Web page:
By Jonathan Crossfield published November 20, 2016

Do You Operate in a Social Media Bubble? 3 Questions to Ask

social-media-bubble

In Lewis Carroll’s fantastical tale Through the Looking Glass and What Alice Found There, the eponymous heroine discovers a very different world on the other side of a mirror, occupied by people and creatures she never imagined could exist.

Yet, were we to look into the same looking glass, we would see ourselves reflected. Any different realities, ideas, and viewpoints of another world would remain out of view.

Welcome to the world of social media filter bubbles — where what you see is very definitely NOT what you get.

“Sometimes I’ve believed as many as six impossible things before breakfast”

I can’t trust my social media feeds anymore. My various streams, timelines, and news feeds made it easy to believe it was impossible that the United Kingdom would vote to leave the European Union; that Australia would re-elect the Liberal government; and that Donald Trump would become the Republican nominee.

In reality, the EU referendum was decided by a very narrow margin, reflecting a far more polarized and divided country than most people realized. Meanwhile, the Australian election was so close that at the time of writing, I still don’t know who will be the new Australian prime minister. As for the U.S. presidential race, well, I’m clearly missing something.

I don’t rely on social media for my news and current affairs, so I was aware from other sources that the EU referendum and Australian election were going to be much tighter than any social media commentary might suggest. Yet many demographics increasingly get most of their news and opinion from social, without always clicking to read the detailed analysis behind the slogans and headlines. No wonder so many Remain voters were shocked and surprised by the outcome of the EU referendum. These trends also make filter bubbles open to politically motivated manipulation.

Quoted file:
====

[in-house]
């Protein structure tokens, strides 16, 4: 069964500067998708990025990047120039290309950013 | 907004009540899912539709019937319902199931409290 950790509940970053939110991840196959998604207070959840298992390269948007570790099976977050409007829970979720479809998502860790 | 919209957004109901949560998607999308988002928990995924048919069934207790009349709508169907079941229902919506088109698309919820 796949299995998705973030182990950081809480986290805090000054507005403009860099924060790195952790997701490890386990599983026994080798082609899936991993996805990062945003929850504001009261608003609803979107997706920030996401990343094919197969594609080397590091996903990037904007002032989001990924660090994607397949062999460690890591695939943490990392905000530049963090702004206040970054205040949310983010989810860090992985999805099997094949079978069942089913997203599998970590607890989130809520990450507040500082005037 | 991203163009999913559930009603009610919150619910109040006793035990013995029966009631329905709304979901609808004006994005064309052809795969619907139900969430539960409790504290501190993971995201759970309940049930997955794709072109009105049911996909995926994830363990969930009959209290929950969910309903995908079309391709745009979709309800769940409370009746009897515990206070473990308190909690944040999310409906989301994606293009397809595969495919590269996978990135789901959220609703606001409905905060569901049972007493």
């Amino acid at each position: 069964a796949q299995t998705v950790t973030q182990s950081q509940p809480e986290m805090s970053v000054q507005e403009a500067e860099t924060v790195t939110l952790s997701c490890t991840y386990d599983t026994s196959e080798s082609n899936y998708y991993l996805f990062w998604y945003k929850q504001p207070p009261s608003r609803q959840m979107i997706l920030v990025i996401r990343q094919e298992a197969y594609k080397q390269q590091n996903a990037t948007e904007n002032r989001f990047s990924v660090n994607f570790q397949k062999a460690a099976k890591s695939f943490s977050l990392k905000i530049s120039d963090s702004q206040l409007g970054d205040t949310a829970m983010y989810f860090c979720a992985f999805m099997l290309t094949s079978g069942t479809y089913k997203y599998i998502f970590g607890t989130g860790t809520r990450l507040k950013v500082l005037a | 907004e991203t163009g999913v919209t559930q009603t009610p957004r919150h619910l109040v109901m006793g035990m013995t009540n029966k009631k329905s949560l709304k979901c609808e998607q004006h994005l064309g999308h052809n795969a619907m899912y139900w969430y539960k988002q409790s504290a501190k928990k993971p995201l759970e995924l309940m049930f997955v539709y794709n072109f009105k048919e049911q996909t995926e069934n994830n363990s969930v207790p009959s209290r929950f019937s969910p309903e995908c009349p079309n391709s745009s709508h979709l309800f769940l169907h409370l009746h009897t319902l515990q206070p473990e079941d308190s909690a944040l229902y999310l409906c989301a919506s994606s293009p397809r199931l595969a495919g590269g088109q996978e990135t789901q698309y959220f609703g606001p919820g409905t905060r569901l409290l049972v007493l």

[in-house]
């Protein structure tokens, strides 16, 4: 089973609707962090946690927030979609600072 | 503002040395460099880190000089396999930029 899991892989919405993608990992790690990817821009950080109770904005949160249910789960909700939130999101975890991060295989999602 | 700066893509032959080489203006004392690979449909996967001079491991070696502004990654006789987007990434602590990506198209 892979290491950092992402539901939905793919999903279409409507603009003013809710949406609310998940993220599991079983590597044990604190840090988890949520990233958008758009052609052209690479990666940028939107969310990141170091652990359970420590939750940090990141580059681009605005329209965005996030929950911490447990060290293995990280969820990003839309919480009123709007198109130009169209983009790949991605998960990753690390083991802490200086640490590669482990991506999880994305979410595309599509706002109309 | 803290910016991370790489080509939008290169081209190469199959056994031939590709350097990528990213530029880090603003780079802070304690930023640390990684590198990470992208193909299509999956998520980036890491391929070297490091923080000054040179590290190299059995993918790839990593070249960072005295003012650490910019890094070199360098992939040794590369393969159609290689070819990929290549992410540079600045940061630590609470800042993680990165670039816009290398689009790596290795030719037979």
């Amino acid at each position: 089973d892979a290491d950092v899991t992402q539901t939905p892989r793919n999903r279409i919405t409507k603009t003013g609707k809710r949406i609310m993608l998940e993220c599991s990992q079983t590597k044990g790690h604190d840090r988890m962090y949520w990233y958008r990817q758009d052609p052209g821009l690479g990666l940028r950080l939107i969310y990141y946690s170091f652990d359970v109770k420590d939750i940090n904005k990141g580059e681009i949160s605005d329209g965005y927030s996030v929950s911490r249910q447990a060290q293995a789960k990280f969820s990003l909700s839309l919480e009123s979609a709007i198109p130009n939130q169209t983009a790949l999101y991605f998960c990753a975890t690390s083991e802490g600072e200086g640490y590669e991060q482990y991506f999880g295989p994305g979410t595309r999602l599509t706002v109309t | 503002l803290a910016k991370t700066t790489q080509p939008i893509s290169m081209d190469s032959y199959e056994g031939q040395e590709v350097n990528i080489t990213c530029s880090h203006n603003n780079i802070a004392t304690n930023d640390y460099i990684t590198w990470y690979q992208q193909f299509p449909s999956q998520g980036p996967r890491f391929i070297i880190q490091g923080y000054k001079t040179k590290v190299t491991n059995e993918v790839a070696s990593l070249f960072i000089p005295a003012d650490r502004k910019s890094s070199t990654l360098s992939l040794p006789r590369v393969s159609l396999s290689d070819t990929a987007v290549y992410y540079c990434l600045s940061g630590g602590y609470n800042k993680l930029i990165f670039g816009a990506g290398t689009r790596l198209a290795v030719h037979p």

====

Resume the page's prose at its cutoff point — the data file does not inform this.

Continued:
There are always at least two sides to any debate. Yet instead of providing a window onto the world, social media has become a massively distorted and personalized fantasy. Our own social media access increasingly reflects our own views, values, and opinions, strengthening our resolve and justifying our beliefs, while hiding or distorting any objective appreciation of the alternatives.

“What I tell you three times is true”

We are bombarded with so much content and information every day that conscious or unconscious filters are not only inevitable but also necessary to help us make sense of it all.

Unfortunately, human nature being what it is, we are less likely to follow, read, and engage with those with whom we disagree. Be honest — whether you vote Republican or Democrat, Leave or Remain, Left or Right — are you more or less likely to follow someone with polar opposite views?

We are less likely to follow, read, & engage with those with whom we disagree says @Kimota. #socialmedia Click To Tweet

While we may have some alternative voices in our networks, chances are that they are far fewer and often tolerated only up to a point. If you’ve ever blocked, unfollowed, or hidden someone’s posts from your newsfeed because you don’t want to see any more of their objectionable-to-you views, then you’re already guilty of reinforcing your filter bubble in the name of comfort.

Echo chambers are nothing new. We’ve always had a choice of which news sources or media pundits to follow — Fox News or CNN, Glenn Beck or John Oliver. Each choice usually has a clear bias. The one-way broadcast nature of mass media, however, is very different from the free-for-all, shout fest of social.

Social media has allowed us all to become media pundits, shouting loudly about whatever beliefs are most important to us right this moment to a much wider audience than we may realize.

Social media algorithms also have the potential to further reinforce and amplify filter bubbles by tracking our behavior to give us more of what we like and less of what we don’t. If we regularly click “like” on news stories that align with our views, we’ll see an increase in similar stories from similar sources.